Latest inspection reports for Reading services

Two reports have been published in the past month about local home care agencies, by the Care Quality Commission.
A graphic of a magnifying glass

1. Caremark (West Berkshire and Reading)

This home care agency has been rated as 'requires improvement' after the Care Quality Commission found it was breaching care regulations, according to a report published on 27 January 2021.

During the checks, the CQC found that one of the agency’s care workers had not told the main office that a client with dementia had refused visits for three days in a row. No system had been put in place by management to require such notifications.

The inspection also found problems with care plans, risk assessments and a missed 'duty of candour' by the manager over a safety incident. 

The CQC spoke with six clients, nine relatives and 12 members of staff during the inspection, and it will follow up in future to check if improvements have been made. 

2. Royle Care

This Reading home care agency has suitably skilled staff, according to a report published 5 February 2021.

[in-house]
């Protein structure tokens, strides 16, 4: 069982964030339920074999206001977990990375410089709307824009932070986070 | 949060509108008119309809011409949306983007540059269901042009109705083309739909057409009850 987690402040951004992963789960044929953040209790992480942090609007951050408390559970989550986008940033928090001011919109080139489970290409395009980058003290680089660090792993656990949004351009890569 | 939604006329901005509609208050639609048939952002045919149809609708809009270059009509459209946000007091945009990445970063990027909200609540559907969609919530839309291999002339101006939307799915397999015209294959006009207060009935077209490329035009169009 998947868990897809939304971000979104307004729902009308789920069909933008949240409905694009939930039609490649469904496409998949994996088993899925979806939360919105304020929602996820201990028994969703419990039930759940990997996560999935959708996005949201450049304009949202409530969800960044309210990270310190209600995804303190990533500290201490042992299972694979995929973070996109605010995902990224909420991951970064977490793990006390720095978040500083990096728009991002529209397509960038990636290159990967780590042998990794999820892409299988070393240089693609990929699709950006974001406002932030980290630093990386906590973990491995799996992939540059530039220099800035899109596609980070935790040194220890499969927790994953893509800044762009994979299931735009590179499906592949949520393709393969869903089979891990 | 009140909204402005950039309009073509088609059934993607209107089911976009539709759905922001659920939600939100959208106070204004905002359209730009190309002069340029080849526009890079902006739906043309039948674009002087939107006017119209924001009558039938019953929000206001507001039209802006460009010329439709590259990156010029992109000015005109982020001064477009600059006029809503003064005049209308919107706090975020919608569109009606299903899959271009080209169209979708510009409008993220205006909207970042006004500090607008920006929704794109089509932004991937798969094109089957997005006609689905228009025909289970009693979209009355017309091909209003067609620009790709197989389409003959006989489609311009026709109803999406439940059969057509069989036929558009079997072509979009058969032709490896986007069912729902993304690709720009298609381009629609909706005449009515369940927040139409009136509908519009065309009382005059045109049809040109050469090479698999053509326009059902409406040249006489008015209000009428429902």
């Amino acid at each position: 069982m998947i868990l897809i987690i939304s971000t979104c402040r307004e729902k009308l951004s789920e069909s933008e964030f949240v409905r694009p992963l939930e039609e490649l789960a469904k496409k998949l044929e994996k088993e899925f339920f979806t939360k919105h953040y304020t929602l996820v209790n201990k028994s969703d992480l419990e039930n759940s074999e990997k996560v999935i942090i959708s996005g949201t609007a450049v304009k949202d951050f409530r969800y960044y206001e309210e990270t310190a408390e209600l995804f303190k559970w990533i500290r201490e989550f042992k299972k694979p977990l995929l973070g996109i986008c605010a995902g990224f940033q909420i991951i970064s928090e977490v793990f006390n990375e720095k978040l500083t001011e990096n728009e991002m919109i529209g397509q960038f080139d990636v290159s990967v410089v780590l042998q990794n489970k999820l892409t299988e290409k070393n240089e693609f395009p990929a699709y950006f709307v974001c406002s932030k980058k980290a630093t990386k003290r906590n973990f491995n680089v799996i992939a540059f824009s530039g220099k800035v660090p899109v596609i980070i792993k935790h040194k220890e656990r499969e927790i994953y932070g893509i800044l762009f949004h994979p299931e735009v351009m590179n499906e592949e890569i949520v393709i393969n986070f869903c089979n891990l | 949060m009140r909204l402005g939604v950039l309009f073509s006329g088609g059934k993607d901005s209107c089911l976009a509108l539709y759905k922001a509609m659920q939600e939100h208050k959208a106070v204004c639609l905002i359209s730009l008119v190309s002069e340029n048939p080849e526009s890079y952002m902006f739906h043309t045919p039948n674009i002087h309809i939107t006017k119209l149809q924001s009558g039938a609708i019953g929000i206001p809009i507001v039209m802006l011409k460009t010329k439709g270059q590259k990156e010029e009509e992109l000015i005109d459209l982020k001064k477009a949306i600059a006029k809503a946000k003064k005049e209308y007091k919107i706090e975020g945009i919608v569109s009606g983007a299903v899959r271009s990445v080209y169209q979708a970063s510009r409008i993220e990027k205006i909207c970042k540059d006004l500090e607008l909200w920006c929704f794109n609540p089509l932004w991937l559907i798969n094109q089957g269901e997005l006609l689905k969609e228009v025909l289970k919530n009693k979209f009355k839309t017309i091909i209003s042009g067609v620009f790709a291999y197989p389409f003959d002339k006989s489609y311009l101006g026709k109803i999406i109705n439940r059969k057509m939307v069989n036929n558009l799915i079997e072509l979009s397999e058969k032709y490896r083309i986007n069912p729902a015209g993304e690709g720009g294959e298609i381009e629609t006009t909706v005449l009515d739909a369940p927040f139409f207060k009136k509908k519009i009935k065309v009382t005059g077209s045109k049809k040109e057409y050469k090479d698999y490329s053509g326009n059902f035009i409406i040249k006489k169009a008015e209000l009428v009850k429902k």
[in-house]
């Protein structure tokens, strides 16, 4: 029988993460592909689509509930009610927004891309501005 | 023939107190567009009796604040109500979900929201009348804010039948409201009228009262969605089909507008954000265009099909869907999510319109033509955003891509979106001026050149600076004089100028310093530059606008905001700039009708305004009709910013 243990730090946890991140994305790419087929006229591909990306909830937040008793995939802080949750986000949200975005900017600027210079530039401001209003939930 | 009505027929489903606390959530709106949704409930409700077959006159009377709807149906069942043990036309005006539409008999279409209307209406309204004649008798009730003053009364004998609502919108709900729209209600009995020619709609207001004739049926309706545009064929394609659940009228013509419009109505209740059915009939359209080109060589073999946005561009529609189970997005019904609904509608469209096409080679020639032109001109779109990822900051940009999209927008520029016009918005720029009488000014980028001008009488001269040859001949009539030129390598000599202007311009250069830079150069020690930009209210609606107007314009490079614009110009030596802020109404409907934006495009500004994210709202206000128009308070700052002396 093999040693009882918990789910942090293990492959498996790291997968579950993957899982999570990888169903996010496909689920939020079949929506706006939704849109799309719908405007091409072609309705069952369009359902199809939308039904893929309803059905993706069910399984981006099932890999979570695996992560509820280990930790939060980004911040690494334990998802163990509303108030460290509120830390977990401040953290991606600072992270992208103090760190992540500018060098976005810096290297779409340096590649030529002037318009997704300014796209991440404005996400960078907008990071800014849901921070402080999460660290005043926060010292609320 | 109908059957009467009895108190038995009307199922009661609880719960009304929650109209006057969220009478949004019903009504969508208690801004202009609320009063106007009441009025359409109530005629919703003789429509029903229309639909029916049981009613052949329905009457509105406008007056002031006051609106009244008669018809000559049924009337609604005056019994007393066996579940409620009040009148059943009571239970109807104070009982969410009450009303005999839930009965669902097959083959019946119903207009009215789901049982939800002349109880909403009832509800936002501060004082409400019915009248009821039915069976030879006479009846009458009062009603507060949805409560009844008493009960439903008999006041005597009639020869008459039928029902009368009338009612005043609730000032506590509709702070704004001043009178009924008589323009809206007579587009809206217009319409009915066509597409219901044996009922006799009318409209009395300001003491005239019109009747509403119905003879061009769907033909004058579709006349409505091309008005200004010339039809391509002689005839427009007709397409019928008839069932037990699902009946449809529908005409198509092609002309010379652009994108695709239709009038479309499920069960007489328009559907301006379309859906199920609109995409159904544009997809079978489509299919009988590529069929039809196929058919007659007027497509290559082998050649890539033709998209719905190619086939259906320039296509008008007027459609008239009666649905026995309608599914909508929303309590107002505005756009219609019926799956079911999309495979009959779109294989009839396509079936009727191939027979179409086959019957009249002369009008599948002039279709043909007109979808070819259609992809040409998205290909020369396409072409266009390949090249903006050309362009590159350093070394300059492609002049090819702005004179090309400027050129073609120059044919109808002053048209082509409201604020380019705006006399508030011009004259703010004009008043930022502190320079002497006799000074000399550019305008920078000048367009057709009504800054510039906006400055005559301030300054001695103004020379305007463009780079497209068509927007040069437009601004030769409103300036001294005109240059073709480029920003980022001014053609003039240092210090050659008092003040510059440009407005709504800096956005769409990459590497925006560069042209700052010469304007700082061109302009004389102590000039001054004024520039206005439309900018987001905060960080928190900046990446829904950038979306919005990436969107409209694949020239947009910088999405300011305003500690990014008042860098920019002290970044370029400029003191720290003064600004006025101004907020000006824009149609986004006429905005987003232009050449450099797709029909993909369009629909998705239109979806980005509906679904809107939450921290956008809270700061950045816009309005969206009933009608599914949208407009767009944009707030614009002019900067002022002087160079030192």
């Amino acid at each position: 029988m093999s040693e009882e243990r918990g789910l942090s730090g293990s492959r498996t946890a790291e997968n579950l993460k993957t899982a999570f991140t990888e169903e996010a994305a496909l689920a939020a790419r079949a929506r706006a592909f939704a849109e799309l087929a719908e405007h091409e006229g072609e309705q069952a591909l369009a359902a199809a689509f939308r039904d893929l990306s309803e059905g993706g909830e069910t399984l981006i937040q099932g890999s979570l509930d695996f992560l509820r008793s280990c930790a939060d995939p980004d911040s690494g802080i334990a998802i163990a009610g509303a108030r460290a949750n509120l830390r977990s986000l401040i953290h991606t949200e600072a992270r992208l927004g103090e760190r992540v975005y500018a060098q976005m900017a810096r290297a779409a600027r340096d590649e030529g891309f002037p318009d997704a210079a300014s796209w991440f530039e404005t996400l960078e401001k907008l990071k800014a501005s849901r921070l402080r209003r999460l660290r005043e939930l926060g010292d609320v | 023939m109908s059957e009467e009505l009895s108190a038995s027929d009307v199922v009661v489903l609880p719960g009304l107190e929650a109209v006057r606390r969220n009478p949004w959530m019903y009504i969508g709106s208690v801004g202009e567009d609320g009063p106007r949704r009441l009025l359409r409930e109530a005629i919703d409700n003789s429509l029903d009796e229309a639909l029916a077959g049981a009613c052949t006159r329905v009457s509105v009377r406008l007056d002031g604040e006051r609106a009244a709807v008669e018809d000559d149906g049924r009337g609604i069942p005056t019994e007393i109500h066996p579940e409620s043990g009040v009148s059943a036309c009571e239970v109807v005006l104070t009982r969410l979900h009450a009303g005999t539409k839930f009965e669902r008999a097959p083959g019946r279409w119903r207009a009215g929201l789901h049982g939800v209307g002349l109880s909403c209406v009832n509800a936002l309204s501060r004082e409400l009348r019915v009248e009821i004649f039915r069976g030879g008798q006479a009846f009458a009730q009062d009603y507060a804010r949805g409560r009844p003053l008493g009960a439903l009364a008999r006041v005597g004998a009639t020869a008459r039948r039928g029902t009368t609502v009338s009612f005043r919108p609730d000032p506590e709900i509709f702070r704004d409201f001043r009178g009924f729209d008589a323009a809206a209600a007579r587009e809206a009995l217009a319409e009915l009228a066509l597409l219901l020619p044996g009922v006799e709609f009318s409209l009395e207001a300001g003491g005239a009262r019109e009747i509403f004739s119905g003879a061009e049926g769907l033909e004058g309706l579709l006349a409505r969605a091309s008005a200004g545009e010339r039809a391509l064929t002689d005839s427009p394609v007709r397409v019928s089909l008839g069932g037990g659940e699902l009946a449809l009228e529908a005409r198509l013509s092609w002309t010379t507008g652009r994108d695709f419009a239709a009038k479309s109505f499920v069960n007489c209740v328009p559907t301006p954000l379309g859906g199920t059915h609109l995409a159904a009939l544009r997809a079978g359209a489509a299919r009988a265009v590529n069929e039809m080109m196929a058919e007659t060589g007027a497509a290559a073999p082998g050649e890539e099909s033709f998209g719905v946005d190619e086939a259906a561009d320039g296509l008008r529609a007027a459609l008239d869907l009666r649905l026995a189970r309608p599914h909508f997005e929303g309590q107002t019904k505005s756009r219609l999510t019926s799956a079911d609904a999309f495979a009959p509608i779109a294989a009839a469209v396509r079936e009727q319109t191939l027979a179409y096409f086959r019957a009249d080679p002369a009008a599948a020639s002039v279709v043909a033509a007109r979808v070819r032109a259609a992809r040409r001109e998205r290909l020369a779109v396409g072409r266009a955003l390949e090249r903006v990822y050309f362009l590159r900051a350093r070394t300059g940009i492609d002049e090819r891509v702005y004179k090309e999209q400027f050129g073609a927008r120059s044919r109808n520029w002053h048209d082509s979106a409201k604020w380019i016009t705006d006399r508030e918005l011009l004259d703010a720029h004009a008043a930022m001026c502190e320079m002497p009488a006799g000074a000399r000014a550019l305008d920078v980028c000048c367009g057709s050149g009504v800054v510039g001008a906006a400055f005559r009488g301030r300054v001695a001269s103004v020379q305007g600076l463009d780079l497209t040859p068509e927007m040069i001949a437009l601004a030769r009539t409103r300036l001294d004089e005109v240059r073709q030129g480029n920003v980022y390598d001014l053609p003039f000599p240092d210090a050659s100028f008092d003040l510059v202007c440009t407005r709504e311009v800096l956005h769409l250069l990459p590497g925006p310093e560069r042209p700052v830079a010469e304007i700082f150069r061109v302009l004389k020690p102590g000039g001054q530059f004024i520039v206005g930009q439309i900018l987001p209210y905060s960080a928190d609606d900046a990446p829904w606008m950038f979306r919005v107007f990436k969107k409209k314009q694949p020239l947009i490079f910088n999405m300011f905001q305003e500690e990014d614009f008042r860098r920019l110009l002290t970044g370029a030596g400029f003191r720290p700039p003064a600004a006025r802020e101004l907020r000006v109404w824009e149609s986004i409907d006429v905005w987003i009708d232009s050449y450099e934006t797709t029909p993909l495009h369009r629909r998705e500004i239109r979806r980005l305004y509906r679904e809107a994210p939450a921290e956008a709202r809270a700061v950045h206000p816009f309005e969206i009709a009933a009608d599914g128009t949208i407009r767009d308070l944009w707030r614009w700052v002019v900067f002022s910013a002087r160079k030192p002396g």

The Care Quality Commission said the latest inspection visit was prompted by information it had been passed, raising concerns about the competence of care workers employed by Royle Care. However, after meeting the manager and going through documents, the CQC concluded that clients ‘received care from suitably skilled staff who had completed the relevant training.  Royle Care’s ‘good’ rating remained unchanged.

What is the Care Quality Commission?

The CQC is a national independent body with legal powers. Its role includes:

  • registration of health and social care organisations (allowing them to operate)
  • regularly inspecting GPs, hospitals, dentists, care homes, home agencies and other providers, to check the quality and safety of their care
  • getting feedback from patients, service users and relatives during inspections
  • speaking with local Healthwatch about our own evidence on local services
  • publishing inspection reports on its website, to help people make care decisions
  • ordering improvements when care falls short
  • issuing cautions or fines, or limiting or withdrawing registration in serious cases.
     

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